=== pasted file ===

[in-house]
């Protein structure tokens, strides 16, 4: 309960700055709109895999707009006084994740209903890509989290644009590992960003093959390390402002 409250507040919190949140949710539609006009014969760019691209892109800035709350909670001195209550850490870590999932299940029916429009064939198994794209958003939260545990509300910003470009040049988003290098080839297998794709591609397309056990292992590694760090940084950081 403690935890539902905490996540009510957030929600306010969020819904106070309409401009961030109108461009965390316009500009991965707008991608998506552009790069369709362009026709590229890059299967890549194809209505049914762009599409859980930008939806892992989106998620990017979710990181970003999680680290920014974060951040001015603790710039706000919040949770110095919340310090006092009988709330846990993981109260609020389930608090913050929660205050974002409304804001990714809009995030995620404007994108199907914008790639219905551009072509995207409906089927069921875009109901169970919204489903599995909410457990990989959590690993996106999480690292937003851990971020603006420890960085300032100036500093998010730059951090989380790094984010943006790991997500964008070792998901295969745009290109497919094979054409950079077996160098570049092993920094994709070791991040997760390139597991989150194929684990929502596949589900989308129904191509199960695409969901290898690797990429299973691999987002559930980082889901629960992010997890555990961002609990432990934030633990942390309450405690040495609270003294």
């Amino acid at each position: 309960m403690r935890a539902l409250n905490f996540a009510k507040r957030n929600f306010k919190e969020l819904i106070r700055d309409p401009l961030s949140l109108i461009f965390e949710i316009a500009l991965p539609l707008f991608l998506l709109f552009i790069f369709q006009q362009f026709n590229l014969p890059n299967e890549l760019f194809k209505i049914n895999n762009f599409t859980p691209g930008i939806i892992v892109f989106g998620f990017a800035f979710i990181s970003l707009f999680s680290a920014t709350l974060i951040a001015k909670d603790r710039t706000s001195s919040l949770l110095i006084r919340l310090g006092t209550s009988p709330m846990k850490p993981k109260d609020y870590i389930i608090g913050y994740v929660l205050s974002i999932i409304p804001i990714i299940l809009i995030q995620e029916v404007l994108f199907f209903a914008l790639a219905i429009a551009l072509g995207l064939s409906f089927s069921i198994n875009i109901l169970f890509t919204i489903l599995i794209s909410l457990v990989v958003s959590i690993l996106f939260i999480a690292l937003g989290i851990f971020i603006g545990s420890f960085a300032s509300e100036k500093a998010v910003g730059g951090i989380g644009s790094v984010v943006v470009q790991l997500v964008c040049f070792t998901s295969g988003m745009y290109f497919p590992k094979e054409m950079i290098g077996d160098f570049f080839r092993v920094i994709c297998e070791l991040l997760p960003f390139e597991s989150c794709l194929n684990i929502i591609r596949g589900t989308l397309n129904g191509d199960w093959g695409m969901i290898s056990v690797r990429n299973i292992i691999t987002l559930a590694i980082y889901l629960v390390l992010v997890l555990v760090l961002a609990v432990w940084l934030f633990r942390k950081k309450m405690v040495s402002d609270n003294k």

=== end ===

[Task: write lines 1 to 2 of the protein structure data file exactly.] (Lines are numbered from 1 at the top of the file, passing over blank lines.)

[in-house]
């Protein structure tokens, strides 16, 4: 309960700055709109895999707009006084994740209903890509989290644009590992960003093959390390402002 409250507040919190949140949710539609006009014969760019691209892109800035709350909670001195209550850490870590999932299940029916429009064939198994794209958003939260545990509300910003470009040049988003290098080839297998794709591609397309056990292992590694760090940084950081 403690935890539902905490996540009510957030929600306010969020819904106070309409401009961030109108461009965390316009500009991965707008991608998506552009790069369709362009026709590229890059299967890549194809209505049914762009599409859980930008939806892992989106998620990017979710990181970003999680680290920014974060951040001015603790710039706000919040949770110095919340310090006092009988709330846990993981109260609020389930608090913050929660205050974002409304804001990714809009995030995620404007994108199907914008790639219905551009072509995207409906089927069921875009109901169970919204489903599995909410457990990989959590690993996106999480690292937003851990971020603006420890960085300032100036500093998010730059951090989380790094984010943006790991997500964008070792998901295969745009290109497919094979054409950079077996160098570049092993920094994709070791991040997760390139597991989150194929684990929502596949589900989308129904191509199960695409969901290898690797990429299973691999987002559930980082889901629960992010997890555990961002609990432990934030633990942390309450405690040495609270003294």